A study by researchers from the Quadram Institute, King’s College London, the University of Surrey and the University of Messina postulates that preserving the natural structure of plant-based foods can limit how quickly fats are exposed to digestive enzymes in the stomach. This helps to regulate the amount of fat absorbed by the body, the study, which published in the Journal of Functional Foods, argued.
Dr Cathrina Edwards from the Quadram Institute explained: “If the natural plant structure is maintained the level of fat the body absorbs is greatly reduced, helping in weight management and potentially helping to reduce incidences of cardiovascular disease.”
Building on previous research that found consumption of whole almonds - which contain 50% fat – doesn’t result in weight gain, the researchers designed a test to investigate the effects different processing methods had on how almonds are ingested by the body.
Almond flour versus almond chunks
The researchers provided a study participant with two almond muffins: one made with 2mm almond chunks and one made with almond flour. The muffins were chewed as normal and then put into an instrument known as the Dynamic Gastric Model. This equipment accurately mimics the physical and chemical conditions of the human stomach and small bowel, enabling the researchers to calculate how much fat had been released.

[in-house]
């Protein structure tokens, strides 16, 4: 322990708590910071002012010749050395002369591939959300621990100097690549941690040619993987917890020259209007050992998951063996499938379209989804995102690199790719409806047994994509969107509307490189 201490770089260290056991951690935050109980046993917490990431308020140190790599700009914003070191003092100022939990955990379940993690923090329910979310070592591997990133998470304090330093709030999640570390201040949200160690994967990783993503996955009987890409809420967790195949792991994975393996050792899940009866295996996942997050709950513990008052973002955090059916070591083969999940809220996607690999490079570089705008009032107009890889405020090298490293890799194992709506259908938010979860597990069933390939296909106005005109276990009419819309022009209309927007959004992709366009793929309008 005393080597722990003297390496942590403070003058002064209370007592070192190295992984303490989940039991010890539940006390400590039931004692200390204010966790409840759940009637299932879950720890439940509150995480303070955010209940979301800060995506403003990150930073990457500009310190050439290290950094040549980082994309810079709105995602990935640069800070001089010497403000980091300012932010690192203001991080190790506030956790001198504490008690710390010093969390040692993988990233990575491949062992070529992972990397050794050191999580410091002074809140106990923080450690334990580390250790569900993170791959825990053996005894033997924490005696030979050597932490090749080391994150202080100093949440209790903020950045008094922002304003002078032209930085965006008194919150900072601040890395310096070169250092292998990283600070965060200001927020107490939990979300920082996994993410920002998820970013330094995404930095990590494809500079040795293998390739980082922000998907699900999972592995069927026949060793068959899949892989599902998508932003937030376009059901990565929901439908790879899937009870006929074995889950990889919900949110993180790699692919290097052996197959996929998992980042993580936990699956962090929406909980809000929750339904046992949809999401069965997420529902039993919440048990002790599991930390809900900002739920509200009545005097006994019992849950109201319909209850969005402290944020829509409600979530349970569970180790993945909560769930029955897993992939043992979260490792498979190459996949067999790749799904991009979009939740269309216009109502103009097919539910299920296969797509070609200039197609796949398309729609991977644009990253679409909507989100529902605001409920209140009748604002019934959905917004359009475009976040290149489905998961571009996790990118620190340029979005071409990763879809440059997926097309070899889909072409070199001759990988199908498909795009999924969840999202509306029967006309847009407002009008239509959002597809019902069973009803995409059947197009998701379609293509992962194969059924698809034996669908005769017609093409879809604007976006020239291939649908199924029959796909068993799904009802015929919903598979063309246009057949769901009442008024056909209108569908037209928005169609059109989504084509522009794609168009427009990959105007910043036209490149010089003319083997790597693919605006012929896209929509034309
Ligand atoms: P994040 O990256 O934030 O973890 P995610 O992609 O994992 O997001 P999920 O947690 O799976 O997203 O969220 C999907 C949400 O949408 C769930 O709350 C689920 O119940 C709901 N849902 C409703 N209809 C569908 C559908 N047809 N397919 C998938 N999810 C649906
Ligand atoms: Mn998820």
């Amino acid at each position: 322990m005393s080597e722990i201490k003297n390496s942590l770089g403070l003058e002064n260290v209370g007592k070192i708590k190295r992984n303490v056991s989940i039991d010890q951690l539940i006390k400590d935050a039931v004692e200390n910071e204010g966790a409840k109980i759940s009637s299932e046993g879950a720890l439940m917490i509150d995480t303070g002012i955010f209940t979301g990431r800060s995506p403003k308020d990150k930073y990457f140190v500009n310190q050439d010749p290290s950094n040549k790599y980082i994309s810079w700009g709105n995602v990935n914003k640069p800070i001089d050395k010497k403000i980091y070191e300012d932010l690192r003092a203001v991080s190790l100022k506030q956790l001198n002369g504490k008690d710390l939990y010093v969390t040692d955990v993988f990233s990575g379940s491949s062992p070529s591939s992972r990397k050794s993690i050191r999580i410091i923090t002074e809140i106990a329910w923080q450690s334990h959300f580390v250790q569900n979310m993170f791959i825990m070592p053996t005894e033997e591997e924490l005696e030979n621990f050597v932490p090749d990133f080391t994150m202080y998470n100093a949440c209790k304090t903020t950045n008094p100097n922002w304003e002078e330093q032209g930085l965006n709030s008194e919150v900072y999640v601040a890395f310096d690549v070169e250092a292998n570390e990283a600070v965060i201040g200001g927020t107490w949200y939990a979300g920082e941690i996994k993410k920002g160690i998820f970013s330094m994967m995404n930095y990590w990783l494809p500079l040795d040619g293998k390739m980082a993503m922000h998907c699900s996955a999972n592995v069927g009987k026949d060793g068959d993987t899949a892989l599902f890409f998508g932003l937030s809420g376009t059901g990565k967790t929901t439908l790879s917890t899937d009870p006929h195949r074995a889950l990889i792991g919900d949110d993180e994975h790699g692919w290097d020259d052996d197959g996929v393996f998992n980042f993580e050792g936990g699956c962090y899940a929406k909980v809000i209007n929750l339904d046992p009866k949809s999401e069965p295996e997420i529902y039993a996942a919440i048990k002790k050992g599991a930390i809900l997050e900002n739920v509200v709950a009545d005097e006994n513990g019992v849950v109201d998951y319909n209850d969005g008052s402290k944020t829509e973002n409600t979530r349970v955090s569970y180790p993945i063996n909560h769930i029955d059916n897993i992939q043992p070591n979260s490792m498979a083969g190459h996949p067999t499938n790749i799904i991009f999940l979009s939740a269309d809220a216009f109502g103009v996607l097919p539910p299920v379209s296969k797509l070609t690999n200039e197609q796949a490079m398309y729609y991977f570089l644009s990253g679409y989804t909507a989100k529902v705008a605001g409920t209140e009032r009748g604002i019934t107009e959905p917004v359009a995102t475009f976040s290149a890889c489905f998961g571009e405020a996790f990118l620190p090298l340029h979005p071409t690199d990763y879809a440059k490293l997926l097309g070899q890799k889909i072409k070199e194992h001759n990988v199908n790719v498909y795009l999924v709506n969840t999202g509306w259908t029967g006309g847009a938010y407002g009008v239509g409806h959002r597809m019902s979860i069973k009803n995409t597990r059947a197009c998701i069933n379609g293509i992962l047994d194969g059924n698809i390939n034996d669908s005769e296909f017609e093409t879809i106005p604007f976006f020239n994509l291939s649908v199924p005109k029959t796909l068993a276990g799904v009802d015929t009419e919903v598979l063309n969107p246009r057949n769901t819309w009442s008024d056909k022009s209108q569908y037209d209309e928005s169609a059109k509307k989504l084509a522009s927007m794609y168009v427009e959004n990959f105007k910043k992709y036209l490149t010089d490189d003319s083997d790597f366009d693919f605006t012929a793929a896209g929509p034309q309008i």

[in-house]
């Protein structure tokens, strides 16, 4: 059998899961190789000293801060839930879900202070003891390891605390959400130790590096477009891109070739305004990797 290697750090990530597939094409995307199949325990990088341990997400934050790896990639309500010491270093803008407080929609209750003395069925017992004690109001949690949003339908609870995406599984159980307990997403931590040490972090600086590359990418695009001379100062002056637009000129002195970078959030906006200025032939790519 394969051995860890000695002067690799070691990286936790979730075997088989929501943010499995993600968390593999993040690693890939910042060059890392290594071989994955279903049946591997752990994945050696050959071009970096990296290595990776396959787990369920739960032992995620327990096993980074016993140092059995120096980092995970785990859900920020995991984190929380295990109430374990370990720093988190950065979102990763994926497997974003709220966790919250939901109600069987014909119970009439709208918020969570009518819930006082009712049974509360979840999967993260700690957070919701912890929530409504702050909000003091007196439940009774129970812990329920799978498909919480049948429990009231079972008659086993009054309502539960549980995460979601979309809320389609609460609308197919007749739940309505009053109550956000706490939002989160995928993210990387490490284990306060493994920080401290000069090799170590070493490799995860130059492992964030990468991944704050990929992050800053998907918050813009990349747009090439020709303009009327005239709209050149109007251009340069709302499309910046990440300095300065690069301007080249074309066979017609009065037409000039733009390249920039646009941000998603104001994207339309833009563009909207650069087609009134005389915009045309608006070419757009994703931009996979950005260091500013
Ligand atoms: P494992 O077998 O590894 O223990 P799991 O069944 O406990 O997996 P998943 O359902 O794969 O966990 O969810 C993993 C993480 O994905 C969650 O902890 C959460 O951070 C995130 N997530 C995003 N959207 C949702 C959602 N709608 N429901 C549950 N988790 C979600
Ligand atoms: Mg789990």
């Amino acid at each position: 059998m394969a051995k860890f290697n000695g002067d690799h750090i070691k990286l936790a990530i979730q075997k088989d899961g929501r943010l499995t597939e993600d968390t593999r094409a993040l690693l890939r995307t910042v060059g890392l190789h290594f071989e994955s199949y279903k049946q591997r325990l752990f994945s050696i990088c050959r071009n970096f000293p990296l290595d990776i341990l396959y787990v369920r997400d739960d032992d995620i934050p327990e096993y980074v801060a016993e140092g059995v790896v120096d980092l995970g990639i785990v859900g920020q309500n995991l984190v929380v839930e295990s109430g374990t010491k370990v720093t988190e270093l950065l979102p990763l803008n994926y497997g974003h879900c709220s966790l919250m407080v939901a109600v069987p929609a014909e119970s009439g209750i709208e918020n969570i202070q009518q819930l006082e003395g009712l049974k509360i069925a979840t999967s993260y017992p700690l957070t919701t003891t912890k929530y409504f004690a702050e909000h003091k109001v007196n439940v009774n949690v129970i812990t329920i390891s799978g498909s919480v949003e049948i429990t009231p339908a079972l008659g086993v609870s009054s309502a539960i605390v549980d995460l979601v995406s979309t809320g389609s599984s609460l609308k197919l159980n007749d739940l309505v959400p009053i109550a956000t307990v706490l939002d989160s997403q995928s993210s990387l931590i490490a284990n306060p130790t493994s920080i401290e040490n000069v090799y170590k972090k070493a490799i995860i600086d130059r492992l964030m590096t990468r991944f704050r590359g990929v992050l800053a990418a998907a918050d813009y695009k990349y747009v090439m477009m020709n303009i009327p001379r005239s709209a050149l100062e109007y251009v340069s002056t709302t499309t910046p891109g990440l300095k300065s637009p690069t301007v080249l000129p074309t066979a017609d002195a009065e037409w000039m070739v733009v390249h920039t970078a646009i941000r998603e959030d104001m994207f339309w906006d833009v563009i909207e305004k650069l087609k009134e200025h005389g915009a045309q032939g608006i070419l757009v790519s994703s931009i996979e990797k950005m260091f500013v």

After 60 minutes in the model stomach, which is the time calculated for this meal to pass through in humans, over 40% of the total fat content had been released from the muffins made with almond flour, but just under 6% had been released from the muffins made with larger almond chunks.
Samples taken from the simulated small bowel showed that after 9 hours of digestion, 97% of the fat from the muffin made with flour was released, and only 60% of fat in the muffin made with almond chunks was released.
These findings were supported by results from a human study with a volunteer who had an ileostomy operation, allowing a direct comparison with the model.
The researchers concluded that maintaining the structural integrity of the tough cell walls, which form dietary fibre, surrounding the fat-rich cells in almonds was the main factor in determining the digestibility of fats.
The study was funded by the Biotechnology and Biological Sciences Research Council. The Almond Board of California supplied the almonds.
Source: Journal of Functional Foods
Published online: doi: 10.1016/j.jff.2017.07.046
“In vitro and in vivo modeling of lipid bioaccessibility and digestion from almond muffins: The importance of the cell-wall barrier mechanism”
Authors: Terri Grassby, Giuseppina Mandalari, Myriam M.-L. Grundy, Cathrina H. Edwards, Carlo Bisignano, Domenico Trombetta, Antonella Smeriglio, Simona Chessa, Shuvra Ray, Jeremy Sanderson, Sarah E. Berry, Peter R. Ellis, Keith W. Waldron